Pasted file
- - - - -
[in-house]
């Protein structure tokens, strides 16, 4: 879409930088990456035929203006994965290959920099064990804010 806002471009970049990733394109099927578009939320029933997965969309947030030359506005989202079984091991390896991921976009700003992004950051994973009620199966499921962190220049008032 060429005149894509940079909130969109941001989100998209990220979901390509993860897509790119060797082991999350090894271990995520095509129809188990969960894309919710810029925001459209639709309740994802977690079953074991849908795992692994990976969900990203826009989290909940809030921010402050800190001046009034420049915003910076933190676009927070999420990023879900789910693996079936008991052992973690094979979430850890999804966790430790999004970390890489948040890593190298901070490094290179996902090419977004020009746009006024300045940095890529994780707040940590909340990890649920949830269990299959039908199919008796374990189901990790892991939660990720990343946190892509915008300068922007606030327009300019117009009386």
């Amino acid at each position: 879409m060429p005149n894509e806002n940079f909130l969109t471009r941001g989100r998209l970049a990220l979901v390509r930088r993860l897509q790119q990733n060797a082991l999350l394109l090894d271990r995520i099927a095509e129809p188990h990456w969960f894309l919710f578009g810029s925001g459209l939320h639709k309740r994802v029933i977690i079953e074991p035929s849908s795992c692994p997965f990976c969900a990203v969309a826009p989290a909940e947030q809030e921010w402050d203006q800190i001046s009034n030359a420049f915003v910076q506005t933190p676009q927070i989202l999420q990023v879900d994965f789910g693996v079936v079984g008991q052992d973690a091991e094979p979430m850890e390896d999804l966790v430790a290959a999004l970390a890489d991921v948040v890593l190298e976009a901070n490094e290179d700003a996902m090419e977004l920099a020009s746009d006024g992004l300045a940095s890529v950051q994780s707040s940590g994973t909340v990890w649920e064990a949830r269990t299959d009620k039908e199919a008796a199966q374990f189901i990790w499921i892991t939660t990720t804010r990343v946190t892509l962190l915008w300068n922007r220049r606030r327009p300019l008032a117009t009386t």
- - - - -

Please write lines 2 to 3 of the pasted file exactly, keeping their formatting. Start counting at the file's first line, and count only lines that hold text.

């Protein structure tokens, strides 16, 4: 879409930088990456035929203006994965290959920099064990804010 806002471009970049990733394109099927578009939320029933997965969309947030030359506005989202079984091991390896991921976009700003992004950051994973009620199966499921962190220049008032 060429005149894509940079909130969109941001989100998209990220979901390509993860897509790119060797082991999350090894271990995520095509129809188990969960894309919710810029925001459209639709309740994802977690079953074991849908795992692994990976969900990203826009989290909940809030921010402050800190001046009034420049915003910076933190676009927070999420990023879900789910693996079936008991052992973690094979979430850890999804966790430790999004970390890489948040890593190298901070490094290179996902090419977004020009746009006024300045940095890529994780707040940590909340990890649920949830269990299959039908199919008796374990189901990790892991939660990720990343946190892509915008300068922007606030327009300019117009009386």
């Amino acid at each position: 879409m060429p005149n894509e806002n940079f909130l969109t471009r941001g989100r998209l970049a990220l979901v390509r930088r993860l897509q790119q990733n060797a082991l999350l394109l090894d271990r995520i099927a095509e129809p188990h990456w969960f894309l919710f578009g810029s925001g459209l939320h639709k309740r994802v029933i977690i079953e074991p035929s849908s795992c692994p997965f990976c969900a990203v969309a826009p989290a909940e947030q809030e921010w402050d203006q800190i001046s009034n030359a420049f915003v910076q506005t933190p676009q927070i989202l999420q990023v879900d994965f789910g693996v079936v079984g008991q052992d973690a091991e094979p979430m850890e390896d999804l966790v430790a290959a999004l970390a890489d991921v948040v890593l190298e976009a901070n490094e290179d700003a996902m090419e977004l920099a020009s746009d006024g992004l300045a940095s890529v950051q994780s707040s940590g994973t909340v990890w649920e064990a949830r269990t299959d009620k039908e199919a008796a199966q374990f189901i990790w499921i892991t939660t990720t804010r990343v946190t892509l962190l915008w300068n922007r220049r606030r327009p300019l008032a117009t009386t």